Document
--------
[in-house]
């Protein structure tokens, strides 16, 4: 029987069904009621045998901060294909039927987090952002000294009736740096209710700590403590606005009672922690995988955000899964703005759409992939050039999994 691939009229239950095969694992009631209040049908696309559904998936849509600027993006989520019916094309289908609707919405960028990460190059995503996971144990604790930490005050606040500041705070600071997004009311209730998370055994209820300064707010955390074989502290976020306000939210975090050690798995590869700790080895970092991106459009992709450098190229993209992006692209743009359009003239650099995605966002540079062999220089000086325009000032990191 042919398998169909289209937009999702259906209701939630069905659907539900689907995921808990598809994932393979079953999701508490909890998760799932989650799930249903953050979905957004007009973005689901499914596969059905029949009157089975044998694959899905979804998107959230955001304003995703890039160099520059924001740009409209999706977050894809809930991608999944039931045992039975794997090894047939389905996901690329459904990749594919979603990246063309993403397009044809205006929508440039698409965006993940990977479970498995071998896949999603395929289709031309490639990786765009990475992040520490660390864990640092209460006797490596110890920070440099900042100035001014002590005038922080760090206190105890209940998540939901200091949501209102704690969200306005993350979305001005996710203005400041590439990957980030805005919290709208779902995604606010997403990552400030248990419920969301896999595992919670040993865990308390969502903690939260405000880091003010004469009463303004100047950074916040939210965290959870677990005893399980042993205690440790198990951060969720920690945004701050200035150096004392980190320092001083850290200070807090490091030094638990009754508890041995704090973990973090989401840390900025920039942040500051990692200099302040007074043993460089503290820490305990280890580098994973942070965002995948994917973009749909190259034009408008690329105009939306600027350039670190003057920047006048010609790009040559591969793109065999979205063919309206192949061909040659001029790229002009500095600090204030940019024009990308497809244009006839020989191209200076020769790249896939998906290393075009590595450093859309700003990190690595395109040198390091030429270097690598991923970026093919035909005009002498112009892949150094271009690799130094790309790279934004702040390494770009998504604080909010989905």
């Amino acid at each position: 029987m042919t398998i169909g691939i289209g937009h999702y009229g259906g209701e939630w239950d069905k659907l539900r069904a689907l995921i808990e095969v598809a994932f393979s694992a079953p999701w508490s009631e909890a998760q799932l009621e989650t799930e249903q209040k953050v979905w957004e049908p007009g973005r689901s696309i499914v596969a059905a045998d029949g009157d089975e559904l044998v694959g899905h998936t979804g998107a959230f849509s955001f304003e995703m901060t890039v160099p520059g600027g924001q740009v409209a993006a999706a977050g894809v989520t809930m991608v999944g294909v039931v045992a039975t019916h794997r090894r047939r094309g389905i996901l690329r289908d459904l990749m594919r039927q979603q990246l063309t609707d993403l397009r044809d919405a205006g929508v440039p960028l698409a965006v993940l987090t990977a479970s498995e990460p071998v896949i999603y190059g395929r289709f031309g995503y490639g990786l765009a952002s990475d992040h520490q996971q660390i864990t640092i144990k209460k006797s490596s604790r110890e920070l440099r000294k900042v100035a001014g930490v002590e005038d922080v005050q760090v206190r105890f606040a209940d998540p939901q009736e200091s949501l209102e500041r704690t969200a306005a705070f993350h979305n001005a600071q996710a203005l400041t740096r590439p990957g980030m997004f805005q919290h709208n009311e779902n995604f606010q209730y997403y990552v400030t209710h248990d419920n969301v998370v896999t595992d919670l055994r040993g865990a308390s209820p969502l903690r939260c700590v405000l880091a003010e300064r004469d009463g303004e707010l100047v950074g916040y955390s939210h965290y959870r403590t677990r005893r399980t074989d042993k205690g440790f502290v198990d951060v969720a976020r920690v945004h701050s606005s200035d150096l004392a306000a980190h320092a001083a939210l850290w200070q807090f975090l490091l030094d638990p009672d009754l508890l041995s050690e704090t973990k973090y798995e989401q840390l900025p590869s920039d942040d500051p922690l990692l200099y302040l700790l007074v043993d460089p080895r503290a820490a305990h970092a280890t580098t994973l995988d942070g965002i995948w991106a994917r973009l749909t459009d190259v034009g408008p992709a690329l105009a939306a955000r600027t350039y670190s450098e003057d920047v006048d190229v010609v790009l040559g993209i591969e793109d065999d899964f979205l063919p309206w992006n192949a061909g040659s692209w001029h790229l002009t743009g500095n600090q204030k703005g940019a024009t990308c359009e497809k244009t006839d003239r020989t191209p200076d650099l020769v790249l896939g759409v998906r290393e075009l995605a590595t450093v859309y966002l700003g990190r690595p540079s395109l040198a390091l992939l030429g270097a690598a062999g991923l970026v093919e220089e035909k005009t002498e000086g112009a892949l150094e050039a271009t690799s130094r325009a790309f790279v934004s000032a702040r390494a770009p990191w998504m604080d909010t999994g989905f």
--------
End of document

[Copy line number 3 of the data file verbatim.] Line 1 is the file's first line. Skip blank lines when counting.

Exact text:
């Amino acid at each position: 029987m042919t398998i169909g691939i289209g937009h999702y009229g259906g209701e939630w239950d069905k659907l539900r069904a689907l995921i808990e095969v598809a994932f393979s694992a079953p999701w508490s009631e909890a998760q799932l009621e989650t799930e249903q209040k953050v979905w957004e049908p007009g973005r689901s696309i499914v596969a059905a045998d029949g009157d089975e559904l044998v694959g899905h998936t979804g998107a959230f849509s955001f304003e995703m901060t890039v160099p520059g600027g924001q740009v409209a993006a999706a977050g894809v989520t809930m991608v999944g294909v039931v045992a039975t019916h794997r090894r047939r094309g389905i996901l690329r289908d459904l990749m594919r039927q979603q990246l063309t609707d993403l397009r044809d919405a205006g929508v440039p960028l698409a965006v993940l987090t990977a479970s498995e990460p071998v896949i999603y190059g395929r289709f031309g995503y490639g990786l765009a952002s990475d992040h520490q996971q660390i864990t640092i144990k209460k006797s490596s604790r110890e920070l440099r000294k900042v100035a001014g930490v002590e005038d922080v005050q760090v206190r105890f606040a209940d998540p939901q009736e200091s949501l209102e500041r704690t969200a306005a705070f993350h979305n001005a600071q996710a203005l400041t740096r590439p990957g980030m997004f805005q919290h709208n009311e779902n995604f606010q209730y997403y990552v400030t209710h248990d419920n969301v998370v896999t595992d919670l055994r040993g865990a308390s209820p969502l903690r939260c700590v405000l880091a003010e300064r004469d009463g303004e707010l100047v950074g916040y955390s939210h965290y959870r403590t677990r005893r399980t074989d042993k205690g440790f502290v198990d951060v969720a976020r920690v945004h701050s606005s200035d150096l004392a306000a980190h320092a001083a939210l850290w200070q807090f975090l490091l030094d638990p009672d009754l508890l041995s050690e704090t973990k973090y798995e989401q840390l900025p590869s920039d942040d500051p922690l990692l200099y302040l700790l007074v043993d460089p080895r503290a820490a305990h970092a280890t580098t994973l995988d942070g965002i995948w991106a994917r973009l749909t459009d190259v034009g408008p992709a690329l105009a939306a955000r600027t350039y670190s450098e003057d920047v006048d190229v010609v790009l040559g993209i591969e793109d065999d899964f979205l063919p309206w992006n192949a061909g040659s692209w001029h790229l002009t743009g500095n600090q204030k703005g940019a024009t990308c359009e497809k244009t006839d003239r020989t191209p200076d650099l020769v790249l896939g759409v998906r290393e075009l995605a590595t450093v859309y966002l700003g990190r690595p540079s395109l040198a390091l992939l030429g270097a690598a062999g991923l970026v093919e220089e035909k005009t002498e000086g112009a892949l150094e050039a271009t690799s130094r325009a790309f790279v934004s000032a702040r390494a770009p990191w998504m604080d909010t999994g989905f």